‘Ferris’ at 5?

How to tell if your child is playing sick

Lyss Stern’s son was only 5 years old when he started playing sick to get out of going to school. But the tot was no Ferris Bueller.

It was his ostensible clairvoyance that gave him away. At bedtime, he would announce, “Mommy, I know my throat is going to hurt in the morning so I can’t go to school.” His acting skills lagged behind his stage-setting skills.

However, it’s not always that obvious when kids play sick. Parents should allow an ill child to stay home and rest, but since this can disrupt their workday and childcare arrangements, they must learn to determine whether the child is truly sick and be aware that faking might mean there are problems at school.

“As another school year approaches, some of us (both parents and students) are excited and full of anticipation,” says Richard E. Frates, Jr., MD, a board-certified pediatrician and Polk County Medical Association member. Frates is Watson Clinic’s specialty spokesperson for the Department of Pediatrics.

Frates offers some ways for parents to encourage their children’s excitement about school.

“The day will flow better if we begin the night before with getting organized — the school supplies, the outfits, the meal plan, and early to bed for a good night’s rest,” he says. “In the morning, try to rise an extra 10 minutes ahead . . . be confident and encouraging. If the child complains of not feeling well, take those extra few minutes to examine the situation. Turn on the lights or brighten the room. Start by checking for fever, checking for rash. Is there a cough? The situation varies with age, but unless there is a definitive finding, plan on attending school as usual.”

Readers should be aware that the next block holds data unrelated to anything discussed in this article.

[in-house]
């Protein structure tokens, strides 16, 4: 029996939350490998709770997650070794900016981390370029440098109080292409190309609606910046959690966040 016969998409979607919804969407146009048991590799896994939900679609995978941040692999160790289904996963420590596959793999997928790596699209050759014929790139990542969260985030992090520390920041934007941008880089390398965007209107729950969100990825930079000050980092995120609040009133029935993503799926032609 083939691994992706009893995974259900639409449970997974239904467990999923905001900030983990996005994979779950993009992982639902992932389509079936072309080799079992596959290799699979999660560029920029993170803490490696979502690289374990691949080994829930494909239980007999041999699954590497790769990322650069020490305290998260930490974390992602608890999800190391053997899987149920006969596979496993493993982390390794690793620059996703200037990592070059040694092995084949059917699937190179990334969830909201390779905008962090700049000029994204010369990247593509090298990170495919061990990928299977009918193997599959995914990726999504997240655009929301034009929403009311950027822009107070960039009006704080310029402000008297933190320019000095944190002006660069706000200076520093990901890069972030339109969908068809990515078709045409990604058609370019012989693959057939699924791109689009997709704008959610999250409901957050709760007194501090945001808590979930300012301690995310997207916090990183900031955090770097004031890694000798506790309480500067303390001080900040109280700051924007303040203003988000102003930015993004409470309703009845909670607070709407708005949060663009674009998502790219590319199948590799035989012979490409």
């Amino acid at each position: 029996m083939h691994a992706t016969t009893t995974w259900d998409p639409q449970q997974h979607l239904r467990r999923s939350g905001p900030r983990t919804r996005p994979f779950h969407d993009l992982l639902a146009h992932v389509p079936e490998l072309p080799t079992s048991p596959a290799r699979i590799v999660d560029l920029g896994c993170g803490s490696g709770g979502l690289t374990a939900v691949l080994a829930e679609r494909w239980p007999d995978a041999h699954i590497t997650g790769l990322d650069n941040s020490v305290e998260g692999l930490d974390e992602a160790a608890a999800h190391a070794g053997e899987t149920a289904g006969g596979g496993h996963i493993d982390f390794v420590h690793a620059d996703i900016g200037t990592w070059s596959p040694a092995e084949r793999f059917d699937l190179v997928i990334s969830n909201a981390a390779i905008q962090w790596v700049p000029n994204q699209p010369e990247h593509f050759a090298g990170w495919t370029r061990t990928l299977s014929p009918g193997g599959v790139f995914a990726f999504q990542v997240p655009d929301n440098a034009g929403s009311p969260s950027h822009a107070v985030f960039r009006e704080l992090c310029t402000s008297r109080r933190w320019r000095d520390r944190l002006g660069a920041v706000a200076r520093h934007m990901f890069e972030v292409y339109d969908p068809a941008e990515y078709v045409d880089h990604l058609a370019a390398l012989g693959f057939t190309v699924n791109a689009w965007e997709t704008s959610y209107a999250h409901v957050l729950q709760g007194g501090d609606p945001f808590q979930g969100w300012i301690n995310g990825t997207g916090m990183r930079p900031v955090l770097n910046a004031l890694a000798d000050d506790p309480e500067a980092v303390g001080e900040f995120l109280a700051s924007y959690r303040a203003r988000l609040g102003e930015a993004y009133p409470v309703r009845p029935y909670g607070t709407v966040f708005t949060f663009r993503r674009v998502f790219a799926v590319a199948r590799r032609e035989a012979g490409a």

Of course, a child who looks and acts truly ill should be seen by a doctor.

But when doubts arise, the following questions can help parents decide whether the child should be sent to school.

Are the symptoms consistent with common childhood ailments? Flu symptoms include fever, fatigue, body aches and a dry cough. A runny or stuffy nose could point to a milder cold.

Does the child have a fever? Pediatricians become concerned when the body temperature rises above 100.4 degrees Fahrenheit.

“Abdominal pain is a common complaint in children,” Frates says. “Have the child try to produce a bowel movement (a warm drink may help); however plan on school. Encourage the child to ‘give it a try.’”

What does “opening wide” reveal? A child who complains of a sore throat may have some redness, but diseased tonsils usually look worse than parents imagine — like raw hamburger or a breeding ground for white mold.

Signs to take seriously are stiff neck, severe headache, fever, inability to rouse or speak clearly.

Are there tell-tale faking signs such as migrating pain (it starts in the stomach and moves to the ears); short-lived, vague or standby symptoms; and no desire or patience to sleep or lie still? “If this becomes a daily or otherwise frequent ritual, take time to ask about the school day,” Frates says. “What is the best part, and then the worst part of school? You will be impressed with the answers and then work to take care of the worst part. Ask specifically about friends, stresses, bullies, and anxieties.”

Does a pattern start to emerge? A child who is always “sick” on test days may need a tutor.

Is the child bored at school? Students who aren’t being challenged may lack interest.

Is the problem psychological or psychosomatic? Depressed kids may fake illness in order to withdraw. Anxious kids may indeed experience physical discomfort.

“Remember, be positive, even if we ourselves feel a bit overwhelmed,” Frates encourages. “Remind the child of all the rewards that await those who work hard and try everyday. It will pay off!”



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